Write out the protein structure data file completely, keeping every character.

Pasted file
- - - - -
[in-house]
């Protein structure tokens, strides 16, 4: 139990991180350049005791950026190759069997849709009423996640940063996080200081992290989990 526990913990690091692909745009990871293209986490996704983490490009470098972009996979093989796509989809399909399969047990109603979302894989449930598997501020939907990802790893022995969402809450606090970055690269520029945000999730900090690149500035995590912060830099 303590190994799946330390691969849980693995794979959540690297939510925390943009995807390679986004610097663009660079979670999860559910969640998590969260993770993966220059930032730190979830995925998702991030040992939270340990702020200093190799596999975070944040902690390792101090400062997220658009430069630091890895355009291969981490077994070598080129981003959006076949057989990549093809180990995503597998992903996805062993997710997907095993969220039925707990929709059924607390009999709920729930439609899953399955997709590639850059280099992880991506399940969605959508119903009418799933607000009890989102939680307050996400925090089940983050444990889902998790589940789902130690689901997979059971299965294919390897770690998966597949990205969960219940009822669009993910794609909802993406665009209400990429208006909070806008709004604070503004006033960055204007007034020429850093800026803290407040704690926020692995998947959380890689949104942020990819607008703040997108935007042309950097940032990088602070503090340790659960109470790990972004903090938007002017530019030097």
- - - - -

[in-house]
């Protein structure tokens, strides 16, 4: 139990991180350049005791950026190759069997849709009423996640940063996080200081992290989990 526990913990690091692909745009990871293209986490996704983490490009470098972009996979093989796509989809399909399969047990109603979302894989449930598997501020939907990802790893022995969402809450606090970055690269520029945000999730900090690149500035995590912060830099 303590190994799946330390691969849980693995794979959540690297939510925390943009995807390679986004610097663009660079979670999860559910969640998590969260993770993966220059930032730190979830995925998702991030040992939270340990702020200093190799596999975070944040902690390792101090400062997220658009430069630091890895355009291969981490077994070598080129981003959006076949057989990549093809180990995503597998992903996805062993997710997907095993969220039925707990929709059924607390009999709920729930439609899953399955997709590639850059280099992880991506399940969605959508119903009418799933607000009890989102939680307050996400925090089940983050444990889902998790589940789902130690689901997979059971299965294919390897770690998966597949990205969960219940009822669009993910794609909802993406665009209400990429208006909070806008709004604070503004006033960055204007007034020429850093800026803290407040704690926020692995998947959380890689949104942020990819607008703040997108935007042309950097940032990088602070503090340790659960109470790990972004903090938007002017530019030097």